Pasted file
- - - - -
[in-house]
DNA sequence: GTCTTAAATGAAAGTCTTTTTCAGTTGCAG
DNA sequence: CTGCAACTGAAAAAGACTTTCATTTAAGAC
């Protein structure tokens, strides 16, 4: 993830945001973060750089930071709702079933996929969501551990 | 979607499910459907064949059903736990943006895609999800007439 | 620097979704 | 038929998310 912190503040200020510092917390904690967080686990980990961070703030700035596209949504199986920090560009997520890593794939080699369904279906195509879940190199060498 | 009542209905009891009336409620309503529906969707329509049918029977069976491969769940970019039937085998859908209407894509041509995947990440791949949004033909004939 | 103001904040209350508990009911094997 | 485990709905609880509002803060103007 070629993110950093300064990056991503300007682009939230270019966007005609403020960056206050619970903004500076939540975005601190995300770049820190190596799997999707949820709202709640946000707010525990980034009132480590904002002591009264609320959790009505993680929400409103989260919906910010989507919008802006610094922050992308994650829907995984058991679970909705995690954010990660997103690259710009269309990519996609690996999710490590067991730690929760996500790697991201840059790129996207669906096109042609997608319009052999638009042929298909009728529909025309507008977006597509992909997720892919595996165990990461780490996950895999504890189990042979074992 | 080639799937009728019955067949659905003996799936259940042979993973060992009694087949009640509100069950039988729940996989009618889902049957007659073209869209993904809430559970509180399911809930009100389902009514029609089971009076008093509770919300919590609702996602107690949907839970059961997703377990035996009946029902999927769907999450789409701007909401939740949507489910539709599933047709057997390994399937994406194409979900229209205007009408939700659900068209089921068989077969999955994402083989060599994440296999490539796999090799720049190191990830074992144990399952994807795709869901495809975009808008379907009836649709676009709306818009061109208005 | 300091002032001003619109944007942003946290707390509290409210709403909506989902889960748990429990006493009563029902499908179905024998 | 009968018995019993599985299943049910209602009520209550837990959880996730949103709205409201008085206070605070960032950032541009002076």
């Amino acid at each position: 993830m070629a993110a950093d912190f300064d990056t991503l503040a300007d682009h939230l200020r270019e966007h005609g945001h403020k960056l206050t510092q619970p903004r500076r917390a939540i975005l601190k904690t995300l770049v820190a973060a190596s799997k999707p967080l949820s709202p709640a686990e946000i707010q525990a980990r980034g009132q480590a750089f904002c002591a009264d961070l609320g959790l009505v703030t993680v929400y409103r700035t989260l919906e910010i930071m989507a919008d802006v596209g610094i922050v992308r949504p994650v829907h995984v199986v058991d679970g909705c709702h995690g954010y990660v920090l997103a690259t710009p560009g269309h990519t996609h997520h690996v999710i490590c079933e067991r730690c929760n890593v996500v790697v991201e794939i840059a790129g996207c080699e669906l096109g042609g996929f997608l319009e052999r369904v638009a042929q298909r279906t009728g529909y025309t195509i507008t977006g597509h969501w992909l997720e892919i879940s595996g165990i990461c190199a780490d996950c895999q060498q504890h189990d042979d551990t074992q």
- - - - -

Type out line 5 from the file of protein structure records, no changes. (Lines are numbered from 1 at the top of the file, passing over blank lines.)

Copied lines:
């Amino acid at each position: 993830m070629a993110a950093d912190f300064d990056t991503l503040a300007d682009h939230l200020r270019e966007h005609g945001h403020k960056l206050t510092q619970p903004r500076r917390a939540i975005l601190k904690t995300l770049v820190a973060a190596s799997k999707p967080l949820s709202p709640a686990e946000i707010q525990a980990r980034g009132q480590a750089f904002c002591a009264d961070l609320g959790l009505v703030t993680v929400y409103r700035t989260l919906e910010i930071m989507a919008d802006v596209g610094i922050v992308r949504p994650v829907h995984v199986v058991d679970g909705c709702h995690g954010y990660v920090l997103a690259t710009p560009g269309h990519t996609h997520h690996v999710i490590c079933e067991r730690c929760n890593v996500v790697v991201e794939i840059a790129g996207c080699e669906l096109g042609g996929f997608l319009e052999r369904v638009a042929q298909r279906t009728g529909y025309t195509i507008t977006g597509h969501w992909l997720e892919i879940s595996g165990i990461c190199a780490d996950c895999q060498q504890h189990d042979d551990t074992q």